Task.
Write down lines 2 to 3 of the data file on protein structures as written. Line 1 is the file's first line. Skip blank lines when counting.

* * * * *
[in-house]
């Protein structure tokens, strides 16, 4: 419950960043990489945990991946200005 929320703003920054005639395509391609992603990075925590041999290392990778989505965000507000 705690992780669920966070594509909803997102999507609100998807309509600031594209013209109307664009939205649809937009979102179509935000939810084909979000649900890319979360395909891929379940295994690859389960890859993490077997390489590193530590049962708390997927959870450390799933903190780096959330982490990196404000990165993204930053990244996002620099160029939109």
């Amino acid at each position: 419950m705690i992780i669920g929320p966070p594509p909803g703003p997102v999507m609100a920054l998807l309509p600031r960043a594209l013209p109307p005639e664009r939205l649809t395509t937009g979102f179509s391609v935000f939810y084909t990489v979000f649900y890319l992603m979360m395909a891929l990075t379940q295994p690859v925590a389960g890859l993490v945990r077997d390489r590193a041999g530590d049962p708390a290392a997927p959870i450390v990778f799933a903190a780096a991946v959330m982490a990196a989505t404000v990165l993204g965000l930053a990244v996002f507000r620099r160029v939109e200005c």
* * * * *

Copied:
């Protein structure tokens, strides 16, 4: 419950960043990489945990991946200005 929320703003920054005639395509391609992603990075925590041999290392990778989505965000507000 705690992780669920966070594509909803997102999507609100998807309509600031594209013209109307664009939205649809937009979102179509935000939810084909979000649900890319979360395909891929379940295994690859389960890859993490077997390489590193530590049962708390997927959870450390799933903190780096959330982490990196404000990165993204930053990244996002620099160029939109």
């Amino acid at each position: 419950m705690i992780i669920g929320p966070p594509p909803g703003p997102v999507m609100a920054l998807l309509p600031r960043a594209l013209p109307p005639e664009r939205l649809t395509t937009g979102f179509s391609v935000f939810y084909t990489v979000f649900y890319l992603m979360m395909a891929l990075t379940q295994p690859v925590a389960g890859l993490v945990r077997d390489r590193a041999g530590d049962p708390a290392a997927p959870i450390v990778f799933a903190a780096a991946v959330m982490a990196a989505t404000v990165l993204g965000l930053a990244v996002f507000r620099r160029v939109e200005c």